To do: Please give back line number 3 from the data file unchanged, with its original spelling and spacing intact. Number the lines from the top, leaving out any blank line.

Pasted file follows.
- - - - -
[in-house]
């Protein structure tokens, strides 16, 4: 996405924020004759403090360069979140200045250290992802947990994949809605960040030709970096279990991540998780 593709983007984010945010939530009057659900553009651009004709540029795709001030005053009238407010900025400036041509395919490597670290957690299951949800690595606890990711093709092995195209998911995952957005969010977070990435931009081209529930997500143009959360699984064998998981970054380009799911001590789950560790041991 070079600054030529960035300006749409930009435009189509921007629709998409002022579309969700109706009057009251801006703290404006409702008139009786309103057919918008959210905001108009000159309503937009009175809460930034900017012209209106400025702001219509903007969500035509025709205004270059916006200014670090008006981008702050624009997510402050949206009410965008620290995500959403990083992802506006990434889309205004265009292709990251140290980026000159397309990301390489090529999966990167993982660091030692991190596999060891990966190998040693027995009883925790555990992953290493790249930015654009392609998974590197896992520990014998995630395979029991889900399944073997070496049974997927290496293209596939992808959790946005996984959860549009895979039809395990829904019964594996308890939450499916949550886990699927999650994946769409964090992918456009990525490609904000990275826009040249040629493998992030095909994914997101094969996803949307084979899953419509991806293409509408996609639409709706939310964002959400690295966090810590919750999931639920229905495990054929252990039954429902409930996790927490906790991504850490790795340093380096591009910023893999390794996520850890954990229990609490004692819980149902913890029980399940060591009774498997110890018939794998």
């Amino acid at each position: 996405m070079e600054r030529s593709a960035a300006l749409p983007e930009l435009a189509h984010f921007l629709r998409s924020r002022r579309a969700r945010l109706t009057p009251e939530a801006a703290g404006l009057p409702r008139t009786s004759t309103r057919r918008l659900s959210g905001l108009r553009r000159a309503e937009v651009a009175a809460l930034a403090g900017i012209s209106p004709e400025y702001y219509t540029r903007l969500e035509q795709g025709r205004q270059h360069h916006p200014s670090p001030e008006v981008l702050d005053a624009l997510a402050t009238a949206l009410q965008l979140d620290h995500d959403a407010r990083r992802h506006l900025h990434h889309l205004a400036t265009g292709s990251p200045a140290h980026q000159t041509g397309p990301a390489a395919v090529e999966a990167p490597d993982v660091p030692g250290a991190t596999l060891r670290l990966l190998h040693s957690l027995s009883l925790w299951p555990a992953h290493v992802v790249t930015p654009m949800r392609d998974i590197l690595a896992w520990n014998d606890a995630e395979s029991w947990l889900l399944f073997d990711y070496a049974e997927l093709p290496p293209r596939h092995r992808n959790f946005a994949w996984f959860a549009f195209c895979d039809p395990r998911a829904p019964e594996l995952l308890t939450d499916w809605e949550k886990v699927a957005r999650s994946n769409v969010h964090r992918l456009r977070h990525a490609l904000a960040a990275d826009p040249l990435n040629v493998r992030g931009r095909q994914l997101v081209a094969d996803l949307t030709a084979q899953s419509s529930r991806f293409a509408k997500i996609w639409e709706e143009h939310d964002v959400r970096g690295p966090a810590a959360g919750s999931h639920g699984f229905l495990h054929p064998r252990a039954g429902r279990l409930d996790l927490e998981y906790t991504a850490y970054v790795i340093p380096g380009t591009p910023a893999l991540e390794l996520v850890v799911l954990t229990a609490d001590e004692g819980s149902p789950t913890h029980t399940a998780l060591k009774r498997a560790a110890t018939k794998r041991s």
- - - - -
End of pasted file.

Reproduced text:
């Amino acid at each position: 996405m070079e600054r030529s593709a960035a300006l749409p983007e930009l435009a189509h984010f921007l629709r998409s924020r002022r579309a969700r945010l109706t009057p009251e939530a801006a703290g404006l009057p409702r008139t009786s004759t309103r057919r918008l659900s959210g905001l108009r553009r000159a309503e937009v651009a009175a809460l930034a403090g900017i012209s209106p004709e400025y702001y219509t540029r903007l969500e035509q795709g025709r205004q270059h360069h916006p200014s670090p001030e008006v981008l702050d005053a624009l997510a402050t009238a949206l009410q965008l979140d620290h995500d959403a407010r990083r992802h506006l900025h990434h889309l205004a400036t265009g292709s990251p200045a140290h980026q000159t041509g397309p990301a390489a395919v090529e999966a990167p490597d993982v660091p030692g250290a991190t596999l060891r670290l990966l190998h040693s957690l027995s009883l925790w299951p555990a992953h290493v992802v790249t930015p654009m949800r392609d998974i590197l690595a896992w520990n014998d606890a995630e395979s029991w947990l889900l399944f073997d990711y070496a049974e997927l093709p290496p293209r596939h092995r992808n959790f946005a994949w996984f959860a549009f195209c895979d039809p395990r998911a829904p019964e594996l995952l308890t939450d499916w809605e949550k886990v699927a957005r999650s994946n769409v969010h964090r992918l456009r977070h990525a490609l904000a960040a990275d826009p040249l990435n040629v493998r992030g931009r095909q994914l997101v081209a094969d996803l949307t030709a084979q899953s419509s529930r991806f293409a509408k997500i996609w639409e709706e143009h939310d964002v959400r970096g690295p966090a810590a959360g919750s999931h639920g699984f229905l495990h054929p064998r252990a039954g429902r279990l409930d996790l927490e998981y906790t991504a850490y970054v790795i340093p380096g380009t591009p910023a893999l991540e390794l996520v850890v799911l954990t229990a609490d001590e004692g819980s149902p789950t913890h029980t399940a998780l060591k009774r498997a560790a110890t018939k794998r041991s």